Some indications that breaking food down into its nutrients with supplemental enzymes might be helpful, include:

  • Gas and bloating after meals
  • Feeling like a rock is in your stomach after meals
  • Feeling full after eating a few bites of food
  • Undigested food in your stool
  • Consistent, floating stools or an “oil slick” in the toilet bowl

Supplementing with digestive enzymes helps many people with the metabolic portion of digestion, providing the body with the nutrients needed to thrive.

In addition, digestive enzymes may also reduce thickening of the blood from fibrin deposits – unclogging the body’s microcirculation system. This effect has a positive impact on supporting the liver’s ability to process and detoxify.

Enzymes or Probiotics?

Because there are so many similarities, choosing between enzymes or probiotics can be confusing:

  1. Those with digestive problems who have recently been on antibiotics, or find they are under extreme stress, or are falling ill frequently, may particularly benefit from probiotic supplementation.
  2. Those with digestive problems who have troubles after eating, have undigested food in their stool, or are clearly malnourished despite eating healthy, may particularly benefit from digestive enzyme supplementation.

Nonetheless, many with gastrointestinal complaints and chronic liver disease benefit from taking digestive enzymes and probiotics together. Although these substances are very different, their use frequently runs parallel. For those wanting to improve their gut health while managing chronic liver disease, supporting the liver and digestive systems simultaneously with different approaches (like probiotics and digestive enzymes) tends to yield superior results., The Difference Between Enzymes vs Probiotics, Retrieved November 6, 2014, Tru Health, 2014., Everything You Ever Wanted to Know About Digestive Enzymes, Retrieved November 8, 2014, Whole9, 2014., What’s the Difference Between a Probiotic and Digestive Enzyme?, Dr. David Williams, Retrieved November 6, 2014,, 2014., Liver, Tim Taylor, Retrieved November 8, 2014,, 2014., The Differences Between Probiotics and Digestive Enzymes, Kristin Hendrickson, Retrieved November 6, 2014, Demand Media Inc., 2014., Digestive Enzymes are Important for Health and Longevity, Tony Isaacs, Retrieved November 8, 2014, Natural News Network, 2014., Anatomy & Physiology of the Liver, Retrieved November 8, 2014, National Liver Foundation, 2014., Probiotics and Digestive Enzymes, Retrieved November 6, 2014,, 2014.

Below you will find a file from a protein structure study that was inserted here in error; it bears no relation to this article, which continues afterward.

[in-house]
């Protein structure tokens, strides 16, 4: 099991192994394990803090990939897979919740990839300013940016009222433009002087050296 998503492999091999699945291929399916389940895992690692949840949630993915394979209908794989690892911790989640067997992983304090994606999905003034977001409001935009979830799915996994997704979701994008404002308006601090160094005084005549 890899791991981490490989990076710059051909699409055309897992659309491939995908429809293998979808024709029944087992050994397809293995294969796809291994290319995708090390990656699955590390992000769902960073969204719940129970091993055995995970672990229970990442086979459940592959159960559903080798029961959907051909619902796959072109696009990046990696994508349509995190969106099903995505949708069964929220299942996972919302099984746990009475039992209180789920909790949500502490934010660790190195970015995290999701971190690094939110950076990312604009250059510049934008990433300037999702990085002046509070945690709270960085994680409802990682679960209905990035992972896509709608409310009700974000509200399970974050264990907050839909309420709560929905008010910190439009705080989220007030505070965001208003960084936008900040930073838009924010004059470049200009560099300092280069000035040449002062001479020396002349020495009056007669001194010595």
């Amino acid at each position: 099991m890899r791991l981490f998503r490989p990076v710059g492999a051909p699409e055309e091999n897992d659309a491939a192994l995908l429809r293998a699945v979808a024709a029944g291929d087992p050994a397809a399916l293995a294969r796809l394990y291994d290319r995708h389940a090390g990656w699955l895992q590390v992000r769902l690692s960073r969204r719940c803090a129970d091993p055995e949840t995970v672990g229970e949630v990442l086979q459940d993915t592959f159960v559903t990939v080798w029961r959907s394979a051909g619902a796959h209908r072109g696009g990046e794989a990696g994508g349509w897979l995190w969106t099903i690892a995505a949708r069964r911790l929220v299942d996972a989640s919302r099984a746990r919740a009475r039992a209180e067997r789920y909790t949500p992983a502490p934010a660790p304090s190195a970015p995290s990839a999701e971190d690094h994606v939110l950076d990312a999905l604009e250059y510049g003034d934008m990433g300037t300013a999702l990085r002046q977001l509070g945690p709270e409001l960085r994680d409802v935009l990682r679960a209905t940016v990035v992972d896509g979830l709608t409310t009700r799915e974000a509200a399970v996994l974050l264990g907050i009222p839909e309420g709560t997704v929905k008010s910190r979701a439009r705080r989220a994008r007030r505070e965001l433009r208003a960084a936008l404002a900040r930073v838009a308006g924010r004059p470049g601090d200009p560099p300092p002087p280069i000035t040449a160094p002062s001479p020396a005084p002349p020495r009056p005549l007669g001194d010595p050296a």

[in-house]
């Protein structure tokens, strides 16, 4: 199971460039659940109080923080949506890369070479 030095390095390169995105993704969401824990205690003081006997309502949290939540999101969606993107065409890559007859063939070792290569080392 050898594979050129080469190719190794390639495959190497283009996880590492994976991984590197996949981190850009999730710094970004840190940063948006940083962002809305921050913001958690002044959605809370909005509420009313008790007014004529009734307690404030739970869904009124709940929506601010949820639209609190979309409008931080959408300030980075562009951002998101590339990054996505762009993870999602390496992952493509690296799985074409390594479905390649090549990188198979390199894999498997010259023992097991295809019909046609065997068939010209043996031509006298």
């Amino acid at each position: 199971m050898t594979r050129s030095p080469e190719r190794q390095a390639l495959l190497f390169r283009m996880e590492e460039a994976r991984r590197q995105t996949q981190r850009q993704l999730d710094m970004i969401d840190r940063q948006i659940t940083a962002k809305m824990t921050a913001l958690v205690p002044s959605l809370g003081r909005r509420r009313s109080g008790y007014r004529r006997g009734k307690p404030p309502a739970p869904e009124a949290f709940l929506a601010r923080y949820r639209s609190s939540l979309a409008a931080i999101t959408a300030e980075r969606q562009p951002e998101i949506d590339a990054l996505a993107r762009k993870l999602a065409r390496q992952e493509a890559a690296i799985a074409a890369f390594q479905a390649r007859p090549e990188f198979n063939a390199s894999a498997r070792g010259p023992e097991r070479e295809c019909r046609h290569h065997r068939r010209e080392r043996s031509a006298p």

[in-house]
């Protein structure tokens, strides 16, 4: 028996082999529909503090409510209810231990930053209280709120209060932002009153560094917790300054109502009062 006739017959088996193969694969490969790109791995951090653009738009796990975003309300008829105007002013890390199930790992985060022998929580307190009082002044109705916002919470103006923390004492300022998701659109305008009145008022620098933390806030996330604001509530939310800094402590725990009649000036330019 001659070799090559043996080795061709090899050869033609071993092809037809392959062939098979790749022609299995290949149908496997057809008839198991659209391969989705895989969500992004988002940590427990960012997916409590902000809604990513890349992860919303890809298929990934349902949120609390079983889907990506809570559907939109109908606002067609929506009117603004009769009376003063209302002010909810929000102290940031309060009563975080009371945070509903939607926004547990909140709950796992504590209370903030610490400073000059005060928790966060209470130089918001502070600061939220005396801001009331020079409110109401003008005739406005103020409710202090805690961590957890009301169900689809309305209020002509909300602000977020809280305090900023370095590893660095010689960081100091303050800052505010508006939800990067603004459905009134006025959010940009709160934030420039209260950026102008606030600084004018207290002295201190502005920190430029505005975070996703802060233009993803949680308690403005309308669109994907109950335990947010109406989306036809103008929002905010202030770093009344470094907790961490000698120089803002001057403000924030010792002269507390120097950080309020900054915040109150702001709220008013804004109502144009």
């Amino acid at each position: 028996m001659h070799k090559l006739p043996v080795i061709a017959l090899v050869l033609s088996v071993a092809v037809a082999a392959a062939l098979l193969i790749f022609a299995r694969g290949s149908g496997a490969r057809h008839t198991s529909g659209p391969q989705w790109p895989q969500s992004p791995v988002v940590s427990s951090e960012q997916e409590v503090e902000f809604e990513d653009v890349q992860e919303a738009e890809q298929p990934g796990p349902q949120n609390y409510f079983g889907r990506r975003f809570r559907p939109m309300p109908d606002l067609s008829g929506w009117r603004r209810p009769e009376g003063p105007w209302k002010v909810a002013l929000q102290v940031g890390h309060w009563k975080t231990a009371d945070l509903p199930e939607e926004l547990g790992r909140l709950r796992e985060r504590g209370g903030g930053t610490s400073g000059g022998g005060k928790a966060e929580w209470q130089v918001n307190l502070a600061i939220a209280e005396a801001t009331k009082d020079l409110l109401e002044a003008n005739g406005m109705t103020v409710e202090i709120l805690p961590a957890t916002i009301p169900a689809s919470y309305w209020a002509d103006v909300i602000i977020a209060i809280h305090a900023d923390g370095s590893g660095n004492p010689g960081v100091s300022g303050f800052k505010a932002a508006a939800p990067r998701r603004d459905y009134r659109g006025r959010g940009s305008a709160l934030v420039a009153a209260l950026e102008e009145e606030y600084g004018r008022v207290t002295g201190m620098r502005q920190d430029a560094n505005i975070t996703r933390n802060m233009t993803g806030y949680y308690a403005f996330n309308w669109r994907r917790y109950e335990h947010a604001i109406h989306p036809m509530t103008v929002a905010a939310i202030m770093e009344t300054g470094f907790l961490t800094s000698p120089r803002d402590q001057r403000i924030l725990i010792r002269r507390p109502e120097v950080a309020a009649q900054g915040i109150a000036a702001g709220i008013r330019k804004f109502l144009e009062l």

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About the Author

Nicole Cutler, L.Ac., MTCM, Dipl. Ac. (NCCAOM)®

Nicole Cutler, L.Ac., MTCM is a long time advocate of integrating perspectives on health. With a Bachelor's degree in Neuroscience from the University of Rochester and a Master's degree in Traditional Chinese Medicine from Five Branches Institute, Nicole has been a licensed acupuncturist since 2000. She has gathered acupuncture licenses in the states of California and New York, is a certified specialist with the National Acupuncture Detoxification Association, has earned diplomat status with the National Commission of Chinese and Oriental Medicine in Acupuncture and Chinese Herbology and is a member of the Society for Integrative Oncology. In addition to her acupuncture practice that focuses on stress and pain relief, digestion, immunity and oncology, Nicole contributes to the integration of healthcare by writing articles for professional massage therapists and people living with liver disease.